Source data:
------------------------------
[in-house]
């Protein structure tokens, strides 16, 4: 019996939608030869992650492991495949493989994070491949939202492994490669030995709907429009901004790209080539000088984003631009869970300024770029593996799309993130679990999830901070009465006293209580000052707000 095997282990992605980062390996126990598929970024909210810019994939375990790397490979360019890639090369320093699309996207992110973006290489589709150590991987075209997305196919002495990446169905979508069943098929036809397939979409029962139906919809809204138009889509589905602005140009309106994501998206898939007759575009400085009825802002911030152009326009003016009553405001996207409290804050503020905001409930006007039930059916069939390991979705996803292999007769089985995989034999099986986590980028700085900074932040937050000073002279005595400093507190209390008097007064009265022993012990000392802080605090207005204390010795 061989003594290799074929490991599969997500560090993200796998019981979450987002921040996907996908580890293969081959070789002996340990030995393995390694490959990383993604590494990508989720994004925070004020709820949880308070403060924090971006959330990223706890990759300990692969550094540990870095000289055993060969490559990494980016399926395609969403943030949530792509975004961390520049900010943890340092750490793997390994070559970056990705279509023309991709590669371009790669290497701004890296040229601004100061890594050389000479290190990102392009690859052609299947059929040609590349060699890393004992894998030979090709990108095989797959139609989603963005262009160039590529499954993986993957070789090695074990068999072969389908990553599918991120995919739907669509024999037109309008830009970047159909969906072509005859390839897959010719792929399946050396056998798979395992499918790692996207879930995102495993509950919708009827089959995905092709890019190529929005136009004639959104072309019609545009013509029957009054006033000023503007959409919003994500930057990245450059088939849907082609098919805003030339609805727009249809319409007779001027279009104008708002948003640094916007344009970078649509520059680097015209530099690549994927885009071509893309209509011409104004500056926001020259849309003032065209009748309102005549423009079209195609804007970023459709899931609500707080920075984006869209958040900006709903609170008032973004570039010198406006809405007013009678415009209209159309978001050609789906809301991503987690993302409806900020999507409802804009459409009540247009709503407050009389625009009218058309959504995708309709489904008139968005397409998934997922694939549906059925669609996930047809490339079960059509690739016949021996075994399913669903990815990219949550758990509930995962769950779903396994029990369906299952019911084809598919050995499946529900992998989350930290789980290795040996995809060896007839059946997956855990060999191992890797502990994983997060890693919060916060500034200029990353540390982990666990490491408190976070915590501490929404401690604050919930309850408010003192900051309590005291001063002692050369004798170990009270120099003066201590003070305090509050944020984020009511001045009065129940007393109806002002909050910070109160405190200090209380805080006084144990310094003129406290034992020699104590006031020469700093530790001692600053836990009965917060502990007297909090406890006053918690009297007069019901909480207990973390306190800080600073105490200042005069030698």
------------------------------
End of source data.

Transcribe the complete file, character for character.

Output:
[in-house]
């Protein structure tokens, strides 16, 4: 019996939608030869992650492991495949493989994070491949939202492994490669030995709907429009901004790209080539000088984003631009869970300024770029593996799309993130679990999830901070009465006293209580000052707000 095997282990992605980062390996126990598929970024909210810019994939375990790397490979360019890639090369320093699309996207992110973006290489589709150590991987075209997305196919002495990446169905979508069943098929036809397939979409029962139906919809809204138009889509589905602005140009309106994501998206898939007759575009400085009825802002911030152009326009003016009553405001996207409290804050503020905001409930006007039930059916069939390991979705996803292999007769089985995989034999099986986590980028700085900074932040937050000073002279005595400093507190209390008097007064009265022993012990000392802080605090207005204390010795 061989003594290799074929490991599969997500560090993200796998019981979450987002921040996907996908580890293969081959070789002996340990030995393995390694490959990383993604590494990508989720994004925070004020709820949880308070403060924090971006959330990223706890990759300990692969550094540990870095000289055993060969490559990494980016399926395609969403943030949530792509975004961390520049900010943890340092750490793997390994070559970056990705279509023309991709590669371009790669290497701004890296040229601004100061890594050389000479290190990102392009690859052609299947059929040609590349060699890393004992894998030979090709990108095989797959139609989603963005262009160039590529499954993986993957070789090695074990068999072969389908990553599918991120995919739907669509024999037109309008830009970047159909969906072509005859390839897959010719792929399946050396056998798979395992499918790692996207879930995102495993509950919708009827089959995905092709890019190529929005136009004639959104072309019609545009013509029957009054006033000023503007959409919003994500930057990245450059088939849907082609098919805003030339609805727009249809319409007779001027279009104008708002948003640094916007344009970078649509520059680097015209530099690549994927885009071509893309209509011409104004500056926001020259849309003032065209009748309102005549423009079209195609804007970023459709899931609500707080920075984006869209958040900006709903609170008032973004570039010198406006809405007013009678415009209209159309978001050609789906809301991503987690993302409806900020999507409802804009459409009540247009709503407050009389625009009218058309959504995708309709489904008139968005397409998934997922694939549906059925669609996930047809490339079960059509690739016949021996075994399913669903990815990219949550758990509930995962769950779903396994029990369906299952019911084809598919050995499946529900992998989350930290789980290795040996995809060896007839059946997956855990060999191992890797502990994983997060890693919060916060500034200029990353540390982990666990490491408190976070915590501490929404401690604050919930309850408010003192900051309590005291001063002692050369004798170990009270120099003066201590003070305090509050944020984020009511001045009065129940007393109806002002909050910070109160405190200090209380805080006084144990310094003129406290034992020699104590006031020469700093530790001692600053836990009965917060502990007297909090406890006053918690009297007069019901909480207990973390306190800080600073105490200042005069030698």